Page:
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Sustained activation of PV+ interneurons in core auditory cortex enables robust divisive gain control for complex and naturalistic stimuli

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Gonçalves,  Pedro J.
Max Planck Research Group Neural Systems Analysis, Center of Advanced European Studies and Research (caesar), Max Planck Society;

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Citation

Gothner, T., Gonçalves, P. J., Sahani, M., Linden, J. F., & Hildebrandt, K. J. (2020). Sustained activation of PV+ interneurons in core auditory cortex enables robust divisive gain control for complex and naturalistic stimuli. Cerebral Cortex, 31, 2364-2381. doi:10.1093/cercor/bhaa347.


Cite as: http://hdl.handle.net/21.11116/0000-0007-E5D1-A
Abstract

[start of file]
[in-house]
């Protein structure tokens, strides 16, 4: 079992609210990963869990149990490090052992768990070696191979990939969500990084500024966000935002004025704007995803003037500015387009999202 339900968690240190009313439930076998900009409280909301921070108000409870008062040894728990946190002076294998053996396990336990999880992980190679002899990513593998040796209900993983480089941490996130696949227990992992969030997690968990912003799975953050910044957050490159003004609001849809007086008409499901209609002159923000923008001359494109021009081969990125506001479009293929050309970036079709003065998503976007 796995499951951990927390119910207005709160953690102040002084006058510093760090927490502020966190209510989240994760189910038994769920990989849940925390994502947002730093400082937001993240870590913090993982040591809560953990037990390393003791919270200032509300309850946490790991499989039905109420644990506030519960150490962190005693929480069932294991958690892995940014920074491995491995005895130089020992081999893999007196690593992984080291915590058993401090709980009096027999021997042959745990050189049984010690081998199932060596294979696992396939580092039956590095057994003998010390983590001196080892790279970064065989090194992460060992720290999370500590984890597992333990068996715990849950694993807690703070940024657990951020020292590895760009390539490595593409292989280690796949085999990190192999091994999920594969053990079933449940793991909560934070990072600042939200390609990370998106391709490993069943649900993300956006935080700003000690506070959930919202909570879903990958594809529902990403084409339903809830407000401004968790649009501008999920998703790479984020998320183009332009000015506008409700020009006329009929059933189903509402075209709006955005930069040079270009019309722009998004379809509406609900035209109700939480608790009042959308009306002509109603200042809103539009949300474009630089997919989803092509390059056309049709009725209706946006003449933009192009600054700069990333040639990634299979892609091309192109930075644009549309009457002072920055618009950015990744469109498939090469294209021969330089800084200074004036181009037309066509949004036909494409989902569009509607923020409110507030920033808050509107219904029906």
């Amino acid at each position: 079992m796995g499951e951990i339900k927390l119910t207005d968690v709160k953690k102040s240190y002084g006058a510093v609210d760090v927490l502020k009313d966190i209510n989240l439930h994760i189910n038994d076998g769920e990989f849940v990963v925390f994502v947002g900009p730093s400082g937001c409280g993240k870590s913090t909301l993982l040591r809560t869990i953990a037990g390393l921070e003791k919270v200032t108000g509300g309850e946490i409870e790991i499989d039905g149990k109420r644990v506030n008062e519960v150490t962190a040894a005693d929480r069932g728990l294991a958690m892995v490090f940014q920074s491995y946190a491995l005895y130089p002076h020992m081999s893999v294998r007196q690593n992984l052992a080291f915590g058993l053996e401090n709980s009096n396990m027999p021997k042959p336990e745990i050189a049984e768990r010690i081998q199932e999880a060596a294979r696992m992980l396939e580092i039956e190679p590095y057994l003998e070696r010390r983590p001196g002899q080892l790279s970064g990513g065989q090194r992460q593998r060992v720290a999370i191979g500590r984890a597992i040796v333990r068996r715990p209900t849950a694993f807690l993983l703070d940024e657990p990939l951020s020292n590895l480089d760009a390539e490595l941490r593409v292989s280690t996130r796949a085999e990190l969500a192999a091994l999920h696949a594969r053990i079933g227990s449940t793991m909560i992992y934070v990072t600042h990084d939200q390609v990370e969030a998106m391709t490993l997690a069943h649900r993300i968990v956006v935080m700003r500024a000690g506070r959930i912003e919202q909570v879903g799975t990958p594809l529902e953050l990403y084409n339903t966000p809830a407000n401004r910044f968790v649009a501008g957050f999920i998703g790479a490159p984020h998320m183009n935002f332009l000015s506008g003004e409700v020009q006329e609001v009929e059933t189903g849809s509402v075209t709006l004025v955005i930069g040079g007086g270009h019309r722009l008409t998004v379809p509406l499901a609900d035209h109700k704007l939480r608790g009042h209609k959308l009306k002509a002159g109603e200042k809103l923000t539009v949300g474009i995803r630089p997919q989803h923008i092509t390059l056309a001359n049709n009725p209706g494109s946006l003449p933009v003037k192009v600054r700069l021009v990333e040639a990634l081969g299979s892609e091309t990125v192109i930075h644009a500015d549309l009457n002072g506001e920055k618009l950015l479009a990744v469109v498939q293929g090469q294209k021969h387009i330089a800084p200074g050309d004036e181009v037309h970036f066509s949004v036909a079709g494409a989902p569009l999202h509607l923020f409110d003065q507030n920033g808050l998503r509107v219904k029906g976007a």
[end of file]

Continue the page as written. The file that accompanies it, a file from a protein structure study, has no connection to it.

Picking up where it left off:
Sensory cortices must flexibly adapt their operations to internal states and external requirements. Sustained modulation of activity levels in different inhibitory interneuron populations may provide network-level mechanisms for adjustment of sensory cortical processing on behaviorally relevant timescales. However, understanding of the computational roles of inhibitory interneuron modulation has mostly been restricted to effects at short timescales, through the use of phasic optogenetic activation and transient stimuli. Here, we investigated how modulation of inhibitory interneurons affects cortical computation on longer timescales, by using sustained, network-wide optogenetic activation of parvalbumin-positive interneurons (the largest class of cortical inhibitory interneurons) to study modulation of auditory cortical responses to prolonged and naturalistic as well as transient stimuli. We found highly conserved spectral and temporal tuning in auditory cortical neurons, despite a profound reduction in overall network activity. This reduction was predominantly divisive, and consistent across simple, complex, and naturalistic stimuli. A recurrent network model with power-law input–output functions replicated our results. We conclude that modulation of parvalbumin-positive interneurons on timescales typical of sustained neuromodulation may provide a means for robust divisive gain control conserving stimulus representations.